Colter Hinchliffe: The Ski Porn Star Next Door | AspenTimes.com

Colter Hinchliffe: The Ski Porn Star Next Door

Aspen native Colter Hinchliffe has been featured in Teton Gravity Research films for the last five winters. He's on screen in the production company's "Tight Loose," Powder's "Monumental" and the Aspen Skiing Co.'s "One Season" this weekend at The Meeting.
Hunter Barr/Courtesy photo |

If You Go …

What: The Meeting

Where: Wheeler Opera House; Belly Up Aspen

When: Through Saturday, Oct. 8

How much: $10-$15

Tickets: Wheeler Opera House box office; www.aspenshowtix.com

THE MEETING, Film Schedule

Friday, Oct. 7

6:30 p.m. ‘Ruin & Rose,’ Wheeler Opera House

8:30 ‘The Fourth Phase,’ Wheeler Opera House

9 ‘Ring the Alarm,’ Belly Up Aspen

Saturday, Oct. 7

3 p.m. ‘The Fourth Phase,’ Wheeler Opera House

5:30 ‘Monumental: Skiing Our National Parks,’ Wheeler Opera House

7 ‘After Forever,’ Wheeler Opera House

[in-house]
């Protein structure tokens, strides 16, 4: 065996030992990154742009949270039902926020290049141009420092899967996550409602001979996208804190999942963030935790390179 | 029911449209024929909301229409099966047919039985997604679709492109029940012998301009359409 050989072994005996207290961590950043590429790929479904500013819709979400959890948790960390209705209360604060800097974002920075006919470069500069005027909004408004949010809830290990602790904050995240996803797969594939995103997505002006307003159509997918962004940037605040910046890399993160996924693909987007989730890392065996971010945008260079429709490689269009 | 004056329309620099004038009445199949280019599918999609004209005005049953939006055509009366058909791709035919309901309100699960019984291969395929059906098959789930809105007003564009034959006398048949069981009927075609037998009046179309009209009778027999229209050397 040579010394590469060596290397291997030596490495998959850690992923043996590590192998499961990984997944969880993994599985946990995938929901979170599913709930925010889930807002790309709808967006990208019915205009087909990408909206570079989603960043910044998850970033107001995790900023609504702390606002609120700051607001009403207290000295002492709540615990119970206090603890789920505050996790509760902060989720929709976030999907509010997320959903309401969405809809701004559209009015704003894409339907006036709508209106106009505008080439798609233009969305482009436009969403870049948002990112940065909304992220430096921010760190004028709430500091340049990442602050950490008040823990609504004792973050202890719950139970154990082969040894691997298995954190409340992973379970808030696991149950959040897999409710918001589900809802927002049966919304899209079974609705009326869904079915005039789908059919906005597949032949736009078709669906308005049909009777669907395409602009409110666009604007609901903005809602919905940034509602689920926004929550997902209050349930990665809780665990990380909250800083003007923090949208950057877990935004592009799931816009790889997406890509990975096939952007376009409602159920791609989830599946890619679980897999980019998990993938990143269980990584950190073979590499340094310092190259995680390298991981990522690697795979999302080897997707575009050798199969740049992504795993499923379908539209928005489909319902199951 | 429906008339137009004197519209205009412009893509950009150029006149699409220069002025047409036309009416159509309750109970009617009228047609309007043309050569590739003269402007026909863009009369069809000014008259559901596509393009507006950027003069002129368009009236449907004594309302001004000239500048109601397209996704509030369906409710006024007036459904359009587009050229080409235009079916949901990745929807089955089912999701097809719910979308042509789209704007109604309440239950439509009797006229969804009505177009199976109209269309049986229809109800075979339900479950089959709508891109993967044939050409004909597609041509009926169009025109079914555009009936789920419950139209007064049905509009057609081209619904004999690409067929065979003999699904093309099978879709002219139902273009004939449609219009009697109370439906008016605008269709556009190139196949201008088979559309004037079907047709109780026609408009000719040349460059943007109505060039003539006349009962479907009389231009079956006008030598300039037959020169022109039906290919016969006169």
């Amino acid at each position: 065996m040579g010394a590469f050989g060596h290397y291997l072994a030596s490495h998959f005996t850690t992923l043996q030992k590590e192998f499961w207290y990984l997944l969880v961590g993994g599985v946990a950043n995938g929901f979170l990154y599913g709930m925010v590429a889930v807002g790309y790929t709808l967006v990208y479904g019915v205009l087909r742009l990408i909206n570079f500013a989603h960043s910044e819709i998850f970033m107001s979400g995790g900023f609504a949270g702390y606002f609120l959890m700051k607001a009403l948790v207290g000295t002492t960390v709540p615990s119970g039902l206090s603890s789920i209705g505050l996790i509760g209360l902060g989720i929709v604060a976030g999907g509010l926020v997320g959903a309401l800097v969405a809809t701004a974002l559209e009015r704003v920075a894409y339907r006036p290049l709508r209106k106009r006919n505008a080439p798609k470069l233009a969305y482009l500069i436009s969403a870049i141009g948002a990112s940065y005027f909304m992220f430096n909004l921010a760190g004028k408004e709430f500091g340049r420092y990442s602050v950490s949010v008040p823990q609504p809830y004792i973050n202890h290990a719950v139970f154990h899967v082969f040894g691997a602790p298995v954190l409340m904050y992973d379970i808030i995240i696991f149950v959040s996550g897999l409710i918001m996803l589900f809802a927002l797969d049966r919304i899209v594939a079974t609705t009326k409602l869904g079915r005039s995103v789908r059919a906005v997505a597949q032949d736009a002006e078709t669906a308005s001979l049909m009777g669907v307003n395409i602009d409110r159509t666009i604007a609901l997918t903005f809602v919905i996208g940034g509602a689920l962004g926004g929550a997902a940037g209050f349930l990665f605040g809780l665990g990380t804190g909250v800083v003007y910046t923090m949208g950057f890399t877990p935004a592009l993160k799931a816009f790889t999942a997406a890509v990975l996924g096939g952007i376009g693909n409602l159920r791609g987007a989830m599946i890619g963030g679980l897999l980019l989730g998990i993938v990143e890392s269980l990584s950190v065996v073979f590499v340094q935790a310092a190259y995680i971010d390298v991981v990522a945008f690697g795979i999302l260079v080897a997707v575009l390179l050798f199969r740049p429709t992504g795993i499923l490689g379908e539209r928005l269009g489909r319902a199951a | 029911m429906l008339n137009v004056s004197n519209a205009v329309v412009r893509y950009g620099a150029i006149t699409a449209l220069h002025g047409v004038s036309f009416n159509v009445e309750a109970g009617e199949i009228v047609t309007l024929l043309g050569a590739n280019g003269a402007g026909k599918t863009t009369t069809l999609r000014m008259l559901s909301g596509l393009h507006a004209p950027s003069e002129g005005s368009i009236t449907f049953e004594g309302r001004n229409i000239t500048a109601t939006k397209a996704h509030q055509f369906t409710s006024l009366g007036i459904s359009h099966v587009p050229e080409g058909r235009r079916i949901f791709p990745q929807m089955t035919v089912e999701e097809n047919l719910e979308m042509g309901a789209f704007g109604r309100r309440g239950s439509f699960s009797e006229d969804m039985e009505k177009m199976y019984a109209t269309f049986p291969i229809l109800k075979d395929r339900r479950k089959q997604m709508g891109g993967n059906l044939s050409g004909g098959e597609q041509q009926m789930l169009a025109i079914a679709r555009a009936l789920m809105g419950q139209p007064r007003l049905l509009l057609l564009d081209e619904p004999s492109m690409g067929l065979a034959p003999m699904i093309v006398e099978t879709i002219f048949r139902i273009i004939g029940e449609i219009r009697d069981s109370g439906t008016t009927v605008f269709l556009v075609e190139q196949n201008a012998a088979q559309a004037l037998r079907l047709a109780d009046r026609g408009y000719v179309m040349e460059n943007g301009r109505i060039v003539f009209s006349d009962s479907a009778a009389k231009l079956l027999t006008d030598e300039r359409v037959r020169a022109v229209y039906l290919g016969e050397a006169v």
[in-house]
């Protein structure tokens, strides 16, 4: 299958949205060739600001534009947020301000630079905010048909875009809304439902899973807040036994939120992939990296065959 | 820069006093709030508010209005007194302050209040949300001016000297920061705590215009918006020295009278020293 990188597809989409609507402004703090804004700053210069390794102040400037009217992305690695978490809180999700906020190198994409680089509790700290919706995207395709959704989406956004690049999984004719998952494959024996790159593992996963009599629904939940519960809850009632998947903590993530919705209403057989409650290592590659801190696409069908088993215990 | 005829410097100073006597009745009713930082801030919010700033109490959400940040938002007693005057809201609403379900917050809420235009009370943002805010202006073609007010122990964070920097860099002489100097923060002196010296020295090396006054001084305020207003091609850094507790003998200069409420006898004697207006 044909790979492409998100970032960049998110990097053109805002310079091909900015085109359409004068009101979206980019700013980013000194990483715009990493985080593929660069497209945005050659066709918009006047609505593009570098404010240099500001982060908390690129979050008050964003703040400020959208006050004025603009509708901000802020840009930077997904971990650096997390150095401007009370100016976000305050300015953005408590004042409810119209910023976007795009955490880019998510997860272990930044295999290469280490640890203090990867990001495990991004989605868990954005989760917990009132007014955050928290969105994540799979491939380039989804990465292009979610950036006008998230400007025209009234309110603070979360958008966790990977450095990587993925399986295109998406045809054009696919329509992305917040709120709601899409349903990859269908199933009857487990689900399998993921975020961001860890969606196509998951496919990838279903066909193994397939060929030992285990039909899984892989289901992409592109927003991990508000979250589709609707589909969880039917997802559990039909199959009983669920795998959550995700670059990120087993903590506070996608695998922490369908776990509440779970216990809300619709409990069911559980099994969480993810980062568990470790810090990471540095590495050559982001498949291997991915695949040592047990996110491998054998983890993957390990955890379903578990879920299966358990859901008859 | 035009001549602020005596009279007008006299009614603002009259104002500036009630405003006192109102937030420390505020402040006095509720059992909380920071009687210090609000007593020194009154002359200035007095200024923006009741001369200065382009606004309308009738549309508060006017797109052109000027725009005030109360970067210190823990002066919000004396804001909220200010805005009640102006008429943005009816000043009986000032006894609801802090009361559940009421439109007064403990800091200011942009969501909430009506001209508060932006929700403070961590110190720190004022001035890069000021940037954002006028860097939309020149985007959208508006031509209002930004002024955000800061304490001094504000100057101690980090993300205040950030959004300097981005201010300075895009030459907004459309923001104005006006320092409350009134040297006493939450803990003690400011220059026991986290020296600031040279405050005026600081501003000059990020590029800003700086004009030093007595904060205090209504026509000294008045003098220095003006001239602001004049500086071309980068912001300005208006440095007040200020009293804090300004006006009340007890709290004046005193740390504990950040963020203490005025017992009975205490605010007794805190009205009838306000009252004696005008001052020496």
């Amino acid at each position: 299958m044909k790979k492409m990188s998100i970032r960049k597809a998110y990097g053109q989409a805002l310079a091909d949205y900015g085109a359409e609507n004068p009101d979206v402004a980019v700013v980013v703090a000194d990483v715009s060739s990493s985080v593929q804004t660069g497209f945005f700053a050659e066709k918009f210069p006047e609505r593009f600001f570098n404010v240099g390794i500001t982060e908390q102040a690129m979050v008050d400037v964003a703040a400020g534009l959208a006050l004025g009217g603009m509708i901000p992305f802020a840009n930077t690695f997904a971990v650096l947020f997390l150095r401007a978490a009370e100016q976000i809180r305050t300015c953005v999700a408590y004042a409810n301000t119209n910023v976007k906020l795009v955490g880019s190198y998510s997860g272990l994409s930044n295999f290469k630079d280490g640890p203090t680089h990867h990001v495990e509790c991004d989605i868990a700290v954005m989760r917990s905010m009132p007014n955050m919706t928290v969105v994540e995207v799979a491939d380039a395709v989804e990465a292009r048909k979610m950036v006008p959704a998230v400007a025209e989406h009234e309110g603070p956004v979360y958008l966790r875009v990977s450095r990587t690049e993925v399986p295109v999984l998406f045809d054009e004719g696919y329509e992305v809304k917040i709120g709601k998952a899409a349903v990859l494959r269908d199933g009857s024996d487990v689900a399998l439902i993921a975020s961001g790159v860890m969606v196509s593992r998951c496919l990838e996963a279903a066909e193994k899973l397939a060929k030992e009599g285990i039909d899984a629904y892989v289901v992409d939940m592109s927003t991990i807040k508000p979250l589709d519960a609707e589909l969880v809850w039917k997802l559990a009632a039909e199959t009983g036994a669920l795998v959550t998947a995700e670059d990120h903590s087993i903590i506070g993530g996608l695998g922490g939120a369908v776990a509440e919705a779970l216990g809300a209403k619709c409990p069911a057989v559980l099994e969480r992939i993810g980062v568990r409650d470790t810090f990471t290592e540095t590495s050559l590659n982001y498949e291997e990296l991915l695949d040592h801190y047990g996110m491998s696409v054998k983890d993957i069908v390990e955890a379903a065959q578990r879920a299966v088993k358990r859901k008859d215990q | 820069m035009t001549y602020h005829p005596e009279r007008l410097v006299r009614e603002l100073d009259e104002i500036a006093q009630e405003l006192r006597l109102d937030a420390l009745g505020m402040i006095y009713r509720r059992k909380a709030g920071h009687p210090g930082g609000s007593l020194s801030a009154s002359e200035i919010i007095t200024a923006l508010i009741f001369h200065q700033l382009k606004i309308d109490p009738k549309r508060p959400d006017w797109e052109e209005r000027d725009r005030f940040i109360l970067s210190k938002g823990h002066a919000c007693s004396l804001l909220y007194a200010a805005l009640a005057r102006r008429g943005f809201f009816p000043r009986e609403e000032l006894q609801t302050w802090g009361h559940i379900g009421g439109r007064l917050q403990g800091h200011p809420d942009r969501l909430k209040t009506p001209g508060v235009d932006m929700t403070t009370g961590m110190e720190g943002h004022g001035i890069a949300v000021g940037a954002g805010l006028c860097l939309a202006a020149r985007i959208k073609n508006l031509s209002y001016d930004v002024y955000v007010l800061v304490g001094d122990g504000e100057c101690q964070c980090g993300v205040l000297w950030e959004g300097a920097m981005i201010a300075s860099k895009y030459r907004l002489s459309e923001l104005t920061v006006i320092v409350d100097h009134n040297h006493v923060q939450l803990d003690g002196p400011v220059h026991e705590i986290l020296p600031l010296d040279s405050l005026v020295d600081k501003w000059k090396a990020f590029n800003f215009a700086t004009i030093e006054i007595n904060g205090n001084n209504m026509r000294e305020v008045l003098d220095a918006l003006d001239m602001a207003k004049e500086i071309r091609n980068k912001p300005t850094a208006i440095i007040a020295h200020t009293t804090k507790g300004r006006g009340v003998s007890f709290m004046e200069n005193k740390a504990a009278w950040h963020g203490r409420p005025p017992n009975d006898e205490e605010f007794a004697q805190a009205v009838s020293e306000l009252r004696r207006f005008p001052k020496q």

8:30 ‘Tight Loose,’ Wheeler Opera House

9 ‘The Manboys Movie’ & ‘Insight,’ Belly Up Aspen

Colter Hinchliffe is a familiar local face in Aspen — behind the bar, around town, on the hill. This weekend it’ll be hard to miss him on the big screen, as well.

Hinchliffe, 30, is featured in three films screening this weekend at The Meeting, the annual gathering of the ski industry tribes at the Wheeler Opera House and film festival showcasing the year’s biggest new ski porn titles.

The Roaring Fork Valley native — born in Aspen, raised in Basalt — broke into the ski movie game five winters back. A standout freeskier since high school, Hinchliffe had been featured in some on-mountain photo shoots while living in Utah for a few winters. On a ski trip to Alaska, he bumped into the ski and film crew from the envelope-pushing, Jackson, Wyoming-based Teton Gravity Research and managed to talk and ski his way into their shoot.

“I kind of bugged them to the point where they let me go out and film with them one day,” Hinchliffe recalled. “They told me flat out, ‘None of this footage is going to end up in the film.’”

“I love being based here. It’s still one of my favorite places to ski. We don’t have crowds. We have a ton of vert and it’s always a pleasure here. It’s a great place to get strong. It’s a nice place to travel out of and even a better place to come home to.”Colter Hinchliffe